Smaller accounting firms in Malaysia have been urged to merge or form alliances to increase the breadth of services they provide and better equip themselves to meet the challenges of liberalisation and globalisation.
Second Finance Minister Datuk Dr Jamaludin Jarjis said Malaysia had the potential to be “a hub in Asia for the accounting industry” with services exported to the region, but that required local firms to be of a certain size maintaining high standards and offering a wide range of services from auditing to tax and financial planning.
Without the mergers, however, Jamaludin warned of grave consequences for the future of some 1,400 small local accounting practices in the country.
“They will lose out?and we don’t really want that to happen,” he told reporters after opening the National Accountants Conference 2003 in Petaling Jaya yesterday.
He, however, ruled out the suggestion that the government would interfere: “The mergers would be market driven,” he said.
The industry is currently dominated by the so-called “Big Four” accounting firms that have among them the lion’s share of professional work and fees with most listed corporations and multinationals as their clients.
However, the vast majority (over 90%) of firms in Malaysia are small proprietorships and two-partner firms, whose main income sources could be at risk if Malaysia follows countries like Singapore in abolishing the audit requirement for small companies.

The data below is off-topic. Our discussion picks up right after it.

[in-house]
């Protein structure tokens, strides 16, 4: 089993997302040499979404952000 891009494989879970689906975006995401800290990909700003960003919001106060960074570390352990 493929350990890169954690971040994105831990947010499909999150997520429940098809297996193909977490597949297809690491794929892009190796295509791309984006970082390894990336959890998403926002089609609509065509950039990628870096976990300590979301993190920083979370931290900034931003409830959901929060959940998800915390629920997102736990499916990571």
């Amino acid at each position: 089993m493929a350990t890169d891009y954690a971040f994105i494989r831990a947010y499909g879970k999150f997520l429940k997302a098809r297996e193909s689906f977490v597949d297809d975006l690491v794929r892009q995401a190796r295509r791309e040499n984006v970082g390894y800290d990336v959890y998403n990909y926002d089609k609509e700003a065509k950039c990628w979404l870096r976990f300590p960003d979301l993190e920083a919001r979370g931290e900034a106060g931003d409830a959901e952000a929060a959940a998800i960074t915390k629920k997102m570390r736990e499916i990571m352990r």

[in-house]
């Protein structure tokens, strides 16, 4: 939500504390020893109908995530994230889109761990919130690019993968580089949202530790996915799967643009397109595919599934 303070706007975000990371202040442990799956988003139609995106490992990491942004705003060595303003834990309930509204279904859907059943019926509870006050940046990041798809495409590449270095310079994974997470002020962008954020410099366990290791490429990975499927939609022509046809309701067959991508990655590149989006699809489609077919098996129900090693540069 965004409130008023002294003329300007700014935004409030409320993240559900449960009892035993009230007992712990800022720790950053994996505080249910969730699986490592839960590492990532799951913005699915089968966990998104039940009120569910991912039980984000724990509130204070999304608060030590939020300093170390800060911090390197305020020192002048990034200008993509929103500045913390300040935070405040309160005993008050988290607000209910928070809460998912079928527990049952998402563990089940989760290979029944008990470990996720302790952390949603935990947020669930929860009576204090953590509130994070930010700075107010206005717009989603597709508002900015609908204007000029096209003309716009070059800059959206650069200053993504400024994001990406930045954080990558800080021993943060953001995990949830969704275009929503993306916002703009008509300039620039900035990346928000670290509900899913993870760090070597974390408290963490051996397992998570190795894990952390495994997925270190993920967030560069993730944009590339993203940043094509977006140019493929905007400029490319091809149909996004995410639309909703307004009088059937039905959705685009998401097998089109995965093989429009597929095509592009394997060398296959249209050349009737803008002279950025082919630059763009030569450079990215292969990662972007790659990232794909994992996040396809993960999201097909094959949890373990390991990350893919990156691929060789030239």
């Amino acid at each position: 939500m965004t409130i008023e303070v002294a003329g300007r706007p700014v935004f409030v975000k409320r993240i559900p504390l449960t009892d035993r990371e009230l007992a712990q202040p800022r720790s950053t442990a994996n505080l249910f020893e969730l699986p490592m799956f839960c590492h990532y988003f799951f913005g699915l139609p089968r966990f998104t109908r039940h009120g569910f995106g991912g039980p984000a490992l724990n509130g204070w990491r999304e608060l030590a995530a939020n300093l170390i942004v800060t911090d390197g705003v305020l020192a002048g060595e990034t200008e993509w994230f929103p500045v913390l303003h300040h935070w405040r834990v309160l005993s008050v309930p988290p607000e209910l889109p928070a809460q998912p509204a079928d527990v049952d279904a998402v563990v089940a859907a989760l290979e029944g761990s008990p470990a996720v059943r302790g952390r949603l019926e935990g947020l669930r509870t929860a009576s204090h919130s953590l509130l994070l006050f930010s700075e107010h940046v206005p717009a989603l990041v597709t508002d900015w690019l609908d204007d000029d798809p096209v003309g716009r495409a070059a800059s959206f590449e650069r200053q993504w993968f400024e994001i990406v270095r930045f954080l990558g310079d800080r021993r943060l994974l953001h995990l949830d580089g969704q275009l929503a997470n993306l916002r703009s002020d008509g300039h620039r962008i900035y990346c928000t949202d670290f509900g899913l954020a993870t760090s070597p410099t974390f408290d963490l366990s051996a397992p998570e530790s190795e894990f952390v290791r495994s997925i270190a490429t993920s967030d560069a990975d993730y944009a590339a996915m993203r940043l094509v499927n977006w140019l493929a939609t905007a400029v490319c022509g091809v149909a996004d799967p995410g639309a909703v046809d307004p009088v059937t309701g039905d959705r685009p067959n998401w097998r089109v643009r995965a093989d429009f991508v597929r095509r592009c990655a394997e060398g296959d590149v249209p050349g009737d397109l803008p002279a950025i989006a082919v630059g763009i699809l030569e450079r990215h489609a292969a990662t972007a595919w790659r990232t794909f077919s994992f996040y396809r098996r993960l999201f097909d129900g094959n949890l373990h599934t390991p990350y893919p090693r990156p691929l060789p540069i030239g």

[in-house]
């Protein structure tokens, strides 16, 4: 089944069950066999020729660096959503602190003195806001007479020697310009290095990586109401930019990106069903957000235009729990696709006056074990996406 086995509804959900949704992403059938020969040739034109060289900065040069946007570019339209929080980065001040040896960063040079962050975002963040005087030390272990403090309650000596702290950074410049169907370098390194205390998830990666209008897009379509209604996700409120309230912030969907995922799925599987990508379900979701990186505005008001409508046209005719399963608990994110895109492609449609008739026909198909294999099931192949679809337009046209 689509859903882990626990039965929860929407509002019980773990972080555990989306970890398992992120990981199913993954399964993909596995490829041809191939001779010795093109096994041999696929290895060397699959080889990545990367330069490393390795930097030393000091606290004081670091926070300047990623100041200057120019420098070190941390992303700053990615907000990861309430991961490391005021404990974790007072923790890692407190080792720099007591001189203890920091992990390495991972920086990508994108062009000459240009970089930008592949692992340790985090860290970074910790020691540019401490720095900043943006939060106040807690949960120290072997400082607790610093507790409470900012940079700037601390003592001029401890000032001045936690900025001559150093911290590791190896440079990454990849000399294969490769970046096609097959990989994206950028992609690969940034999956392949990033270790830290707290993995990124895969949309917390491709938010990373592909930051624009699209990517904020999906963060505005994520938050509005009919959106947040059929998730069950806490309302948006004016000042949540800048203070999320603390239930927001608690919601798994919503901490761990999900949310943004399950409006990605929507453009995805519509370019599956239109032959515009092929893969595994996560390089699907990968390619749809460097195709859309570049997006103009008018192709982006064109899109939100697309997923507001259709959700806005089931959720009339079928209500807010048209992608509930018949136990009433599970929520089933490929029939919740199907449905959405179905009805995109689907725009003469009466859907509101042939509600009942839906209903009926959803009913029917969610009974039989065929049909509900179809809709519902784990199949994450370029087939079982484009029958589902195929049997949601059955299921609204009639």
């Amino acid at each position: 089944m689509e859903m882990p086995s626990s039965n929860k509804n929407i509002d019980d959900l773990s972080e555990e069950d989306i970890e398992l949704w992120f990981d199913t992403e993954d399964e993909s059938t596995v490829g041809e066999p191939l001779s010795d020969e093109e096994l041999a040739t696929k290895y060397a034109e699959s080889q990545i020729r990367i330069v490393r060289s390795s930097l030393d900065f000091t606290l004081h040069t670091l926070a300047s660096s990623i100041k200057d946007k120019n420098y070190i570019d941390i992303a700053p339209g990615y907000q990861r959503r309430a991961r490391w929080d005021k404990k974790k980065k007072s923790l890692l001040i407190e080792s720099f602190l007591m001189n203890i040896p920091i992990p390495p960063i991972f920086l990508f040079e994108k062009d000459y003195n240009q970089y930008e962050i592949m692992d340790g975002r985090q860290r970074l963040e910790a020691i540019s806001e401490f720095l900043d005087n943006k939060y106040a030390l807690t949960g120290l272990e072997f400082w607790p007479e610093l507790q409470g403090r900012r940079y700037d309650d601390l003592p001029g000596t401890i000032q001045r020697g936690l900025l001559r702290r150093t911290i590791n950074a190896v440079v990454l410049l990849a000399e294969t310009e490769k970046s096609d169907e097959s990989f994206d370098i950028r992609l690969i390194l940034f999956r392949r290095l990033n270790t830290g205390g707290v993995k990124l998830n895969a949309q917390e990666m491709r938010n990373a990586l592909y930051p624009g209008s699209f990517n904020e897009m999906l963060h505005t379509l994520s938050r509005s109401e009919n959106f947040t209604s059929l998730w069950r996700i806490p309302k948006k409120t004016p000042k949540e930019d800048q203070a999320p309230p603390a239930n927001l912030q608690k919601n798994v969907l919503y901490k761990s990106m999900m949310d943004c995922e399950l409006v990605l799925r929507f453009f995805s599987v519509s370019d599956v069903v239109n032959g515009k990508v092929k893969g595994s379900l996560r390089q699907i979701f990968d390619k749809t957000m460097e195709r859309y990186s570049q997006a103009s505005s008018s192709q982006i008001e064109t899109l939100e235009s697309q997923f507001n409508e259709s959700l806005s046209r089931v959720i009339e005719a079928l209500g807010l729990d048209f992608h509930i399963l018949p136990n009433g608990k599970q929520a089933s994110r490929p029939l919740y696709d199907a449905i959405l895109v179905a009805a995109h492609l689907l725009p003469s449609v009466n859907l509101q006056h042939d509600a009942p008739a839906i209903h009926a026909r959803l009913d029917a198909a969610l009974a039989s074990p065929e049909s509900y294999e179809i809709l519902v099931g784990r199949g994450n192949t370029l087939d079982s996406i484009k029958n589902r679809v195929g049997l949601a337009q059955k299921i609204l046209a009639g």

Malaysian Institute of Accountants president Datuk Dr Abdul Samad Alias said that in light of global dynamics, change was no longer an option for local accountants.
“You simply cannot survive if you insist on standing still,” he warned his fellow accountants in his address to the conference.
Samad asked smaller firms to specialise and achieve expertise in their core areas.
“Then, when required (they can) make strategic partnerships with other firms offering other services,” he said.
On another matter, Jamaludin said the amount of excise duty to be imposed on imported cars would be known before the end of the year.
Jamaludin, who was responding to reporters’ questions on whether the government might be back-peddling on its decision to reduce import duties and impose excise duties on imported vehicles, confirmed that the Treasury was in meetings with the International Trade and Industry Ministry to determine the excise rate that would be imposed.